Different Types of Healers in South Africa

Ailsa Johnson /
Ailsa Johnson / | © Culture Trip
Gill Lange

There are over 200,000 traditional healers practising in South Africa, and 70% to 80% of the population is thought to use traditional medicines. Healers are revered within their societies, and not only fulfil physical healing roles, but also feature significantly in the social and political spheres. African traditional healing is intertwined with cultural and religious beliefs and is holistic in nature, focusing on the physical, psychological, spiritual, and social aspects of individuals and communities. Here, we take a look at four different kinds of traditional healers in South Africa.

She who throws bones

A diviner, or sangoma as they are widely referred to, is usually female and operates within a traditional religious supernatural context, most importantly acting as a medium between the mortal world and the ancestral spirits. Inexplicable illnesses are diagnosed by interpreting messages from the ancestors, while medicine is prescribed for identifiable conditions. Diagnosis almost always comes from “reading” bones that have been thrown, or while in a trance. No direct contact with the patient is necessary.

A diviner is always highly respected within the community she operates in and does not choose her profession, but rather receives a calling direct from her ancestors. Those who are called then undertake an apprenticeship that can last anything from a few months to a decade. During this time, the apprentice diviner will learn how to throw the bones and how to control the trance-like state that facilitates communication with the ancestral spirits. The final stage of training is ukuthwasa, which is a culturally acceptable from of ancestral spirit possession.

Ailsa Johnson /

Faith healers are usually Christians who belong to missionary or independent African churches. They heal largely through prayer and believe that their healing powers, which they receive while in a trance-like state, are transmitted directly from God. Faith healers also make use of the “laying on of hands” and sometimes combine holy water with herbal remedies in their treatments. Rhythmical dance and the vigorous display of emotion are sometimes also employed.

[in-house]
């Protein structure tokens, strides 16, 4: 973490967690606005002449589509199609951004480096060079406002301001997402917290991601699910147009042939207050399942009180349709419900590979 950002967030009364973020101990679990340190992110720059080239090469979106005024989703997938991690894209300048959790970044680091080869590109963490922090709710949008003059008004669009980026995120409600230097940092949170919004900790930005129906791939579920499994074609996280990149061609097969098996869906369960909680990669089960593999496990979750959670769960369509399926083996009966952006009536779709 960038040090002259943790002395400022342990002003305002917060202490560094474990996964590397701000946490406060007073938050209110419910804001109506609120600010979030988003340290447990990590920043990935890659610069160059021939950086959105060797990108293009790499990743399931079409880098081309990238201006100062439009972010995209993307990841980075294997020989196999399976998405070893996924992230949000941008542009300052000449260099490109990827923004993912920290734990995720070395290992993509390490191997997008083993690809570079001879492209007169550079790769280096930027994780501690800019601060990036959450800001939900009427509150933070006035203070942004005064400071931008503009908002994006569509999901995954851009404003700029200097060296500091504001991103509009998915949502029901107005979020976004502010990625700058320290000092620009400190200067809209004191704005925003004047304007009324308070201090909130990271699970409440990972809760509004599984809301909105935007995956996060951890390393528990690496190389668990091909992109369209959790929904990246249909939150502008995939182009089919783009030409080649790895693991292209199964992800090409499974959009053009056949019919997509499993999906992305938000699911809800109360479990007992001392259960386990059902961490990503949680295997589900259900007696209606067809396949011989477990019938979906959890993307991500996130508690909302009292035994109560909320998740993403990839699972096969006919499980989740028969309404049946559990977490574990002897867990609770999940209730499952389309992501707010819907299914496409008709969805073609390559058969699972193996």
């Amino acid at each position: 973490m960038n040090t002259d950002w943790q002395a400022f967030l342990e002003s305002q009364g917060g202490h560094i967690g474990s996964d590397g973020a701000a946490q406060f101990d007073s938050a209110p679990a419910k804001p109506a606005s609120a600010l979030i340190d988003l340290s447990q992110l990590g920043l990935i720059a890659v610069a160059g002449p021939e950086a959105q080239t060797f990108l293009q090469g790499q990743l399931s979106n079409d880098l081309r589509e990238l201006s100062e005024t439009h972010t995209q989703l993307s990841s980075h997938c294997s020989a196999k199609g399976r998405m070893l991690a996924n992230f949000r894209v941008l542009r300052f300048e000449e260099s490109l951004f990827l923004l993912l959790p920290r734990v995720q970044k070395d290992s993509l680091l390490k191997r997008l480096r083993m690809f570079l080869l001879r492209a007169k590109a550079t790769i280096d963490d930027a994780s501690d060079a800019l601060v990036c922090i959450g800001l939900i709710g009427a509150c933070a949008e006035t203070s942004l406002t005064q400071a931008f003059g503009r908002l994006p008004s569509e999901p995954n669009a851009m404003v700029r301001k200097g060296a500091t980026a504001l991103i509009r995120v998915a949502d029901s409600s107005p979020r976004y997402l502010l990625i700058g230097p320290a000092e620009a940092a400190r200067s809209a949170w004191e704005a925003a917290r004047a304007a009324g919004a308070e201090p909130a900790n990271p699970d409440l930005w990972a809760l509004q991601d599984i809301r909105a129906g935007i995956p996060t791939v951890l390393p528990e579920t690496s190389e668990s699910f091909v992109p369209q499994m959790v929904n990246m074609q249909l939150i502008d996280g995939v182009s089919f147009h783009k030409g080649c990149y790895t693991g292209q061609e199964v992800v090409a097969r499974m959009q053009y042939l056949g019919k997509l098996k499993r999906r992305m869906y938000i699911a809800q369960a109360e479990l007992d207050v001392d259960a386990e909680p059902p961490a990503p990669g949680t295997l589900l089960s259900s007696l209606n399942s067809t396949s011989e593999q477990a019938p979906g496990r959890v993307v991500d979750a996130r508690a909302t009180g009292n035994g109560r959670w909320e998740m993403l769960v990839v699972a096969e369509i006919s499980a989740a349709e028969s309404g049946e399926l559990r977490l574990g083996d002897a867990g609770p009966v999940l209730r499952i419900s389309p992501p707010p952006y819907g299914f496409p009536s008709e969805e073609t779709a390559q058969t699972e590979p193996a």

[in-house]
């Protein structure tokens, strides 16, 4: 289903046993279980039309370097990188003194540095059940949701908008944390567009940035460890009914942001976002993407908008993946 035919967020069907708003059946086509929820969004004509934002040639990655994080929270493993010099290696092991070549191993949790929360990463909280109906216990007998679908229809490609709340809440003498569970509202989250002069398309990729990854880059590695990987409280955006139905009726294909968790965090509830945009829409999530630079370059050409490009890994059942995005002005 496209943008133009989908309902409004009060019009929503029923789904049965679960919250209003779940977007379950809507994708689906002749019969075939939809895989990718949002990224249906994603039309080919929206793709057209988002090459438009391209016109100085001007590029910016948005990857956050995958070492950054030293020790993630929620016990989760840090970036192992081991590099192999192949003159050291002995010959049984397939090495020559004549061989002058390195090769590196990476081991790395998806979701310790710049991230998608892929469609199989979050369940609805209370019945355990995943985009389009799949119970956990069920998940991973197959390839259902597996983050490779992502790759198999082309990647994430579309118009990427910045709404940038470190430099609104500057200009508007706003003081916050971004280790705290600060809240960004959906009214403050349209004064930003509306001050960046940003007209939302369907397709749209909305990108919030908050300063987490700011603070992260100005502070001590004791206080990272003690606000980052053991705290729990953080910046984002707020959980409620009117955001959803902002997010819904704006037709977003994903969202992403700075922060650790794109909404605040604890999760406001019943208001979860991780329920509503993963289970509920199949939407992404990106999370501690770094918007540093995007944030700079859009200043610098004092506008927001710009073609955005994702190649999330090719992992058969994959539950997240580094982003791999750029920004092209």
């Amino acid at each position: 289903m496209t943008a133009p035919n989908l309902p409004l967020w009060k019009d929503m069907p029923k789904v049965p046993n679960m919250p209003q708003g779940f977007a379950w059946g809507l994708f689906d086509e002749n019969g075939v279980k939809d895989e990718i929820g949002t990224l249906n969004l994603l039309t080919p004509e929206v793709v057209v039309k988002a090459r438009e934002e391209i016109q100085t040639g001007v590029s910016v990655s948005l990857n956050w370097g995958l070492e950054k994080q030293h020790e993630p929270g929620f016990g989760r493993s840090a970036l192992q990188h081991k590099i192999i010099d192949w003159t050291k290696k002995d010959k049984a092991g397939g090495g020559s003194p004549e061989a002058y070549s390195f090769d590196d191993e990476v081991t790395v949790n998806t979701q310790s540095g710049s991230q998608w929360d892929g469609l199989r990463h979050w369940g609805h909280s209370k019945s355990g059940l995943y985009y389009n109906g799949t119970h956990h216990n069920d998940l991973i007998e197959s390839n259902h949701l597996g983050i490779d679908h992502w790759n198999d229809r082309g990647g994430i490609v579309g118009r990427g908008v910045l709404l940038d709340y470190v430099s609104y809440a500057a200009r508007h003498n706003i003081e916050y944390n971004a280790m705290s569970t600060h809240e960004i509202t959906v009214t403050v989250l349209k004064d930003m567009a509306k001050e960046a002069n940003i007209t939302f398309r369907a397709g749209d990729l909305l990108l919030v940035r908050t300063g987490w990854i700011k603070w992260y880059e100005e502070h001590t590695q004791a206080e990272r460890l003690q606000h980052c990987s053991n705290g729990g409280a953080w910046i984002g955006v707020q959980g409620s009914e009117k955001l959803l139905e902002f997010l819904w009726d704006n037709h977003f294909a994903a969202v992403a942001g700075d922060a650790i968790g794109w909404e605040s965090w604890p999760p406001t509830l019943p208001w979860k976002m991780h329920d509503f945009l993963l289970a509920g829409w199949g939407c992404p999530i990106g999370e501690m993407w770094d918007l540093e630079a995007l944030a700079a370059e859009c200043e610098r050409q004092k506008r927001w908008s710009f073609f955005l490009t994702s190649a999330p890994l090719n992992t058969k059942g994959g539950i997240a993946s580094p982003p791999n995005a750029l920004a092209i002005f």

A patient’s illness is interpreted in terms of their world view and perceptions on life, and faith healers are often favoured over other healers and doctors as their doctrines unite Christianity and traditional African beliefs. Training to become a faith healer has no set time limit and students need to be prayed for and go through various purification rites before they become qualified.

The mixer of herbal elixirs

A herbalist or inyanga specializes in the use of herbal medicinal potions to treat disease and illness. A herbalist is usually male, and is not called to his profession, but chooses it. Herbalists do not profess to have any divine powers and most often spend a few years studying their trade.

They also posses extensive knowledge of curative herbs, natural treatments, and medicinal mixtures of animal origin. Their comprehensive curative expertise includes preventive and prophylactic treatments, rituals and symbolism, and occasionally potions for luck and fidelity. Some inyangas become specialists in their field, renowned for their knowledge and skill. Herbalists require contact with their patients and background knowledge on their ailments.

Ailsa Johnson /

Welcoming new lives into the world

Traditional midwives have arguably the longest training period of all traditional healers and are expected to undergo a 15- to 20-year apprenticeship before earning their title. It therefore follows that they are usually elderly, and are also required to have borne at least two of their own children in order to appreciate the joys and pain of childbirth and qualify for their role.

Traditional midwives are highly respected for their obstetric and ritual expertise and focus on problems associated with pregnancy and assisting with deliveries. Their duties include ritual bathing of the mother before giving birth, ritual disposal of the placentas, and the supply of healing medicine and ritual massage after a woman has given birth.

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